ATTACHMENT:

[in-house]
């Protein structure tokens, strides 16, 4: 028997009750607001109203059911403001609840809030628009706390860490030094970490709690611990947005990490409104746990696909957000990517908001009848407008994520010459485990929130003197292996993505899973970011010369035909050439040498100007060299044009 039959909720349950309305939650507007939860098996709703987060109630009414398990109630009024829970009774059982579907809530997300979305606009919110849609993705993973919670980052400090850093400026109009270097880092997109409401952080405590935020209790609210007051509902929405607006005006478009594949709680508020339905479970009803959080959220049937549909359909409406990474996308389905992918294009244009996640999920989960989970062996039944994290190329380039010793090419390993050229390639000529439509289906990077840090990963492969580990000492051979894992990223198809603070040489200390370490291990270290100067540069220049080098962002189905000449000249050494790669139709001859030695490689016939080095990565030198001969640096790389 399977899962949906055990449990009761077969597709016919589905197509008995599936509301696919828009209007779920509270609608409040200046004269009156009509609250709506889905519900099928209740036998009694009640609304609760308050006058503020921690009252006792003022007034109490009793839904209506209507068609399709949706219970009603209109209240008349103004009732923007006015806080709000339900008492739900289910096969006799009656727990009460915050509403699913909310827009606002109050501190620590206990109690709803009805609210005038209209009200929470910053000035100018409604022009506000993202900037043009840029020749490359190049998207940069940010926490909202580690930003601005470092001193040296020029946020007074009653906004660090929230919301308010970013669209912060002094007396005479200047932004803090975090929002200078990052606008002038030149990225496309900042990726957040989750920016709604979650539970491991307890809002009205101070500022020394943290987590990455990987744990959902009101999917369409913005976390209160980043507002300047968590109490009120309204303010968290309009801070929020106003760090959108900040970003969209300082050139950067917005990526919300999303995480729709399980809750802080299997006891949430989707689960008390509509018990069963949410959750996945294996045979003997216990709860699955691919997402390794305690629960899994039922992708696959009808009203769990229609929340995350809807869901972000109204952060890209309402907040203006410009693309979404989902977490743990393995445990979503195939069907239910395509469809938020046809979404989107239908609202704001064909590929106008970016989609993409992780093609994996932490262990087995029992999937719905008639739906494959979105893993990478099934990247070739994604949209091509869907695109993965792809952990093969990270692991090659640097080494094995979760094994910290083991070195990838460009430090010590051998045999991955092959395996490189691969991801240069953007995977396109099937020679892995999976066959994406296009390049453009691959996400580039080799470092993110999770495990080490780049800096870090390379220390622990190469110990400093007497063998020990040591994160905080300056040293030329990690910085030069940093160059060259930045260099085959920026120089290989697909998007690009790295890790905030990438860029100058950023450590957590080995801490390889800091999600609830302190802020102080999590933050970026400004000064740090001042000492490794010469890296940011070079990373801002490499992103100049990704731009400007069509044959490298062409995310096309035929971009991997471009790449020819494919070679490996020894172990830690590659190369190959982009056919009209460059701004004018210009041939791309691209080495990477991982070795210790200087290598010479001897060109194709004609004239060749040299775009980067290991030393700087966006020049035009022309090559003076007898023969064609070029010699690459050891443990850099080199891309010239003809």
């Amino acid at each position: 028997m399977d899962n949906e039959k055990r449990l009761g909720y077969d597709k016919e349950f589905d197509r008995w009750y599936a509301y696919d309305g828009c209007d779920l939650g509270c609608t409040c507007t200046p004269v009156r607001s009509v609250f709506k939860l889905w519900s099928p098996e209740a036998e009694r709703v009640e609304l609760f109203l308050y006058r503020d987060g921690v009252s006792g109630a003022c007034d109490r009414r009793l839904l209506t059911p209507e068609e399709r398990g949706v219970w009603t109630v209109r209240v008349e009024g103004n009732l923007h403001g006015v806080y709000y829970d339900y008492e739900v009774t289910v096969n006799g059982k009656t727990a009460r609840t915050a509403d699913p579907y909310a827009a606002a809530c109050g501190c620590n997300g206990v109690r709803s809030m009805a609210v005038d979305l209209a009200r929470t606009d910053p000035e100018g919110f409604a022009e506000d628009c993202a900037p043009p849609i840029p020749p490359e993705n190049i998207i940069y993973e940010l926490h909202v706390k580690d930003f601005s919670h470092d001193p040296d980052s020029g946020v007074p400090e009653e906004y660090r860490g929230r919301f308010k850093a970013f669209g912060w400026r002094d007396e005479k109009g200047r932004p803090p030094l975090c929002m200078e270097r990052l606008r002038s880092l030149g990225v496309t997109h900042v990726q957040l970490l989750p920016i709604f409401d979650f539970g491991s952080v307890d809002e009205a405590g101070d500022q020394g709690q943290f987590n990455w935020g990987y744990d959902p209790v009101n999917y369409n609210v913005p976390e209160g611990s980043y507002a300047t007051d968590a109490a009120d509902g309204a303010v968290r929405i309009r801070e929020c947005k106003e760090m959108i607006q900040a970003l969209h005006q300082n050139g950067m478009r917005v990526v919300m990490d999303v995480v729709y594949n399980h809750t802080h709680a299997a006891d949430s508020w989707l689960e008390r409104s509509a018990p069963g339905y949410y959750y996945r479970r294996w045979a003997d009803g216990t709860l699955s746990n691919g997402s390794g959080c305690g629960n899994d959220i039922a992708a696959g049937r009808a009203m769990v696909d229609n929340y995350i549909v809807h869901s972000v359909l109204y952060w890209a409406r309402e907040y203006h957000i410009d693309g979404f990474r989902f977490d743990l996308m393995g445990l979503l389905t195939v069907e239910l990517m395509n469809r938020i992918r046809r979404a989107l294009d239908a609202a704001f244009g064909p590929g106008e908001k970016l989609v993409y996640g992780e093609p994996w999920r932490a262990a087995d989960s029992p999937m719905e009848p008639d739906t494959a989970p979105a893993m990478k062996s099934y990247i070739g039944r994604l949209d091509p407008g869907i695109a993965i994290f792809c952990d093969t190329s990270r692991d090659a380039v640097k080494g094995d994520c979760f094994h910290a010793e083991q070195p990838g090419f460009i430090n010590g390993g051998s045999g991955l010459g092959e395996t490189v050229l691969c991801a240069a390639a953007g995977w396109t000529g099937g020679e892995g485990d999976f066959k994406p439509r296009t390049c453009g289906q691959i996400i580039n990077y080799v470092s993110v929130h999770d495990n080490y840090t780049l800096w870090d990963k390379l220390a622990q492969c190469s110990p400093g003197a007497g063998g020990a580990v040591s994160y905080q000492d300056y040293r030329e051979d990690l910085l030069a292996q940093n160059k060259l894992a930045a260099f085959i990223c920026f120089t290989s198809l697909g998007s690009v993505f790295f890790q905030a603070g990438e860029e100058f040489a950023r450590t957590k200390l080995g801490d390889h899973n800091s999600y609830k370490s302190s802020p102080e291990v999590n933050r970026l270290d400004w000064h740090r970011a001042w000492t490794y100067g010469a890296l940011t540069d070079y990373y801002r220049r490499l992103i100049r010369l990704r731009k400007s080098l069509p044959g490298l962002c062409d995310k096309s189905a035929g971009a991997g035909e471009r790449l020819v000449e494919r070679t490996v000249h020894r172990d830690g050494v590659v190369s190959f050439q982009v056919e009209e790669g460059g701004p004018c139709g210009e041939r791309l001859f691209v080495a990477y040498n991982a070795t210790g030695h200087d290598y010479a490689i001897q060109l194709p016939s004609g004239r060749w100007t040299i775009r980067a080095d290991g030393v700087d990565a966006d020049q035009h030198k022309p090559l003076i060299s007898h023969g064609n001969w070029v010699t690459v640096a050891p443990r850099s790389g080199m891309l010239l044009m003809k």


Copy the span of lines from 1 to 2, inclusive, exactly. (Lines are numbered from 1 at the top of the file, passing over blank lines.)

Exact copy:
[in-house]
């Protein structure tokens, strides 16, 4: 028997009750607001109203059911403001609840809030628009706390860490030094970490709690611990947005990490409104746990696909957000990517908001009848407008994520010459485990929130003197292996993505899973970011010369035909050439040498100007060299044009 039959909720349950309305939650507007939860098996709703987060109630009414398990109630009024829970009774059982579907809530997300979305606009919110849609993705993973919670980052400090850093400026109009270097880092997109409401952080405590935020209790609210007051509902929405607006005006478009594949709680508020339905479970009803959080959220049937549909359909409406990474996308389905992918294009244009996640999920989960989970062996039944994290190329380039010793090419390993050229390639000529439509289906990077840090990963492969580990000492051979894992990223198809603070040489200390370490291990270290100067540069220049080098962002189905000449000249050494790669139709001859030695490689016939080095990565030198001969640096790389 399977899962949906055990449990009761077969597709016919589905197509008995599936509301696919828009209007779920509270609608409040200046004269009156009509609250709506889905519900099928209740036998009694009640609304609760308050006058503020921690009252006792003022007034109490009793839904209506209507068609399709949706219970009603209109209240008349103004009732923007006015806080709000339900008492739900289910096969006799009656727990009460915050509403699913909310827009606002109050501190620590206990109690709803009805609210005038209209009200929470910053000035100018409604022009506000993202900037043009840029020749490359190049998207940069940010926490909202580690930003601005470092001193040296020029946020007074009653906004660090929230919301308010970013669209912060002094007396005479200047932004803090975090929002200078990052606008002038030149990225496309900042990726957040989750920016709604979650539970491991307890809002009205101070500022020394943290987590990455990987744990959902009101999917369409913005976390209160980043507002300047968590109490009120309204303010968290309009801070929020106003760090959108900040970003969209300082050139950067917005990526919300999303995480729709399980809750802080299997006891949430989707689960008390509509018990069963949410959750996945294996045979003997216990709860699955691919997402390794305690629960899994039922992708696959009808009203769990229609929340995350809807869901972000109204952060890209309402907040203006410009693309979404989902977490743990393995445990979503195939069907239910395509469809938020046809979404989107239908609202704001064909590929106008970016989609993409992780093609994996932490262990087995029992999937719905008639739906494959979105893993990478099934990247070739994604949209091509869907695109993965792809952990093969990270692991090659640097080494094995979760094994910290083991070195990838460009430090010590051998045999991955092959395996490189691969991801240069953007995977396109099937020679892995999976066959994406296009390049453009691959996400580039080799470092993110999770495990080490780049800096870090390379220390622990190469110990400093007497063998020990040591994160905080300056040293030329990690910085030069940093160059060259930045260099085959920026120089290989697909998007690009790295890790905030990438860029100058950023450590957590080995801490390889800091999600609830302190802020102080999590933050970026400004000064740090001042000492490794010469890296940011070079990373801002490499992103100049990704731009400007069509044959490298062409995310096309035929971009991997471009790449020819494919070679490996020894172990830690590659190369190959982009056919009209460059701004004018210009041939791309691209080495990477991982070795210790200087290598010479001897060109194709004609004239060749040299775009980067290991030393700087966006020049035009022309090559003076007898023969064609070029010699690459050891443990850099080199891309010239003809």